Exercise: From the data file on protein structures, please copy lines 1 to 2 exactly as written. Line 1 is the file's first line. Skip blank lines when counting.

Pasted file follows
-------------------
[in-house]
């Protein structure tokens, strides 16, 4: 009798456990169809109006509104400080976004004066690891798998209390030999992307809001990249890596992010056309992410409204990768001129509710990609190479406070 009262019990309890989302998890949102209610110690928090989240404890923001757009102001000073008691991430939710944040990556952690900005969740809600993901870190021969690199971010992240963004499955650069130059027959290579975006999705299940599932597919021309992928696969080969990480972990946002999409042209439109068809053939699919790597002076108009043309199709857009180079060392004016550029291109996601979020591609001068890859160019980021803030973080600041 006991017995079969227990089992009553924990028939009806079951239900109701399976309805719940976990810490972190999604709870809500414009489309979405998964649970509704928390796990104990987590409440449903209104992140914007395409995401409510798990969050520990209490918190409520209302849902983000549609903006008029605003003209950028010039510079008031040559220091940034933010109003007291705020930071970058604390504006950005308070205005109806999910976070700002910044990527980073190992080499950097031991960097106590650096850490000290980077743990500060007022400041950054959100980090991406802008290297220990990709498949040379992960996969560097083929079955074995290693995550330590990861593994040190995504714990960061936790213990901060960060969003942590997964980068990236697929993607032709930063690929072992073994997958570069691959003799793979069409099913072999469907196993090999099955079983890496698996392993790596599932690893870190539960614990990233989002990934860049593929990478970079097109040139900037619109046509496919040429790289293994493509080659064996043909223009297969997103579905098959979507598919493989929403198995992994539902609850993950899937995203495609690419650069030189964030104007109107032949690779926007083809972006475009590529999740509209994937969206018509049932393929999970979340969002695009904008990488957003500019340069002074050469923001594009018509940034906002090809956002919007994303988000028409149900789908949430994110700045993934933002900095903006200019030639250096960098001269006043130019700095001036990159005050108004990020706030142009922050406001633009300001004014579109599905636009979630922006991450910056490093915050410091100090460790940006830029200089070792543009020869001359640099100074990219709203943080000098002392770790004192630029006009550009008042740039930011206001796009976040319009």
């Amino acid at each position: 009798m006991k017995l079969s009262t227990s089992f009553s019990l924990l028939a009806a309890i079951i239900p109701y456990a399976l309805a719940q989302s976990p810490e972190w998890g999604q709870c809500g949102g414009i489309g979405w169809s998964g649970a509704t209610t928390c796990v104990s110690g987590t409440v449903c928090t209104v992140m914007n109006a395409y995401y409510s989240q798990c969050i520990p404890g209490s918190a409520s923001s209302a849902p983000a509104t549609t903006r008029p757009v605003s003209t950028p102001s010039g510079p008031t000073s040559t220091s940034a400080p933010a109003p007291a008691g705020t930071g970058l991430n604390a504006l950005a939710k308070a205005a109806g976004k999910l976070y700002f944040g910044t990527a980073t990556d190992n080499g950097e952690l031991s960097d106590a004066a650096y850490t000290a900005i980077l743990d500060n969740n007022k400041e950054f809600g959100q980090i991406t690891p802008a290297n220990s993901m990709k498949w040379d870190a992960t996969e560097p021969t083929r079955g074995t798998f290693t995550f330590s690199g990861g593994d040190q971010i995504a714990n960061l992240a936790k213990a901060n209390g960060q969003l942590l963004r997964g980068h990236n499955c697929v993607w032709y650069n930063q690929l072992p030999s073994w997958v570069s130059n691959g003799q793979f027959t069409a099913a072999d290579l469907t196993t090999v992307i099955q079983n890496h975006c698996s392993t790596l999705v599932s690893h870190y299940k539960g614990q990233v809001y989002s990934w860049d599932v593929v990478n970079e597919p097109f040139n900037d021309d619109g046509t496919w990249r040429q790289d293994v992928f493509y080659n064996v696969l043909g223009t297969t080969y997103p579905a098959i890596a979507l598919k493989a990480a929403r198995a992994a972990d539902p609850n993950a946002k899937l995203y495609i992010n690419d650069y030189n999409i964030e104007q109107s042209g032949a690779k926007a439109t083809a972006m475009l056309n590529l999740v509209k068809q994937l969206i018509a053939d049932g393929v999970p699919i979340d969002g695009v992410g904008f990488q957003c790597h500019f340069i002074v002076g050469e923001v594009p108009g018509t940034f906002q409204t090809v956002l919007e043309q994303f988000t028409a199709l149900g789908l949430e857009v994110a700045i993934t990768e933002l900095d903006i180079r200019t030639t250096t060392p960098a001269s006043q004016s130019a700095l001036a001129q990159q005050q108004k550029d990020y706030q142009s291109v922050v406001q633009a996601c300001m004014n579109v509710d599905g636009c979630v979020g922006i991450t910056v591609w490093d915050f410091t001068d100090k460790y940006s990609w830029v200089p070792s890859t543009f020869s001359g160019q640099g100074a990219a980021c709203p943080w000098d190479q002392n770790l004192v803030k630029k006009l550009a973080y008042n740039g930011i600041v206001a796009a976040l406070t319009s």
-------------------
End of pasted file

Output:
[in-house]
């Protein structure tokens, strides 16, 4: 009798456990169809109006509104400080976004004066690891798998209390030999992307809001990249890596992010056309992410409204990768001129509710990609190479406070 009262019990309890989302998890949102209610110690928090989240404890923001757009102001000073008691991430939710944040990556952690900005969740809600993901870190021969690199971010992240963004499955650069130059027959290579975006999705299940599932597919021309992928696969080969990480972990946002999409042209439109068809053939699919790597002076108009043309199709857009180079060392004016550029291109996601979020591609001068890859160019980021803030973080600041 006991017995079969227990089992009553924990028939009806079951239900109701399976309805719940976990810490972190999604709870809500414009489309979405998964649970509704928390796990104990987590409440449903209104992140914007395409995401409510798990969050520990209490918190409520209302849902983000549609903006008029605003003209950028010039510079008031040559220091940034933010109003007291705020930071970058604390504006950005308070205005109806999910976070700002910044990527980073190992080499950097031991960097106590650096850490000290980077743990500060007022400041950054959100980090991406802008290297220990990709498949040379992960996969560097083929079955074995290693995550330590990861593994040190995504714990960061936790213990901060960060969003942590997964980068990236697929993607032709930063690929072992073994997958570069691959003799793979069409099913072999469907196993090999099955079983890496698996392993790596599932690893870190539960614990990233989002990934860049593929990478970079097109040139900037619109046509496919040429790289293994493509080659064996043909223009297969997103579905098959979507598919493989929403198995992994539902609850993950899937995203495609690419650069030189964030104007109107032949690779926007083809972006475009590529999740509209994937969206018509049932393929999970979340969002695009904008990488957003500019340069002074050469923001594009018509940034906002090809956002919007994303988000028409149900789908949430994110700045993934933002900095903006200019030639250096960098001269006043130019700095001036990159005050108004990020706030142009922050406001633009300001004014579109599905636009979630922006991450910056490093915050410091100090460790940006830029200089070792543009020869001359640099100074990219709203943080000098002392770790004192630029006009550009008042740039930011206001796009976040319009």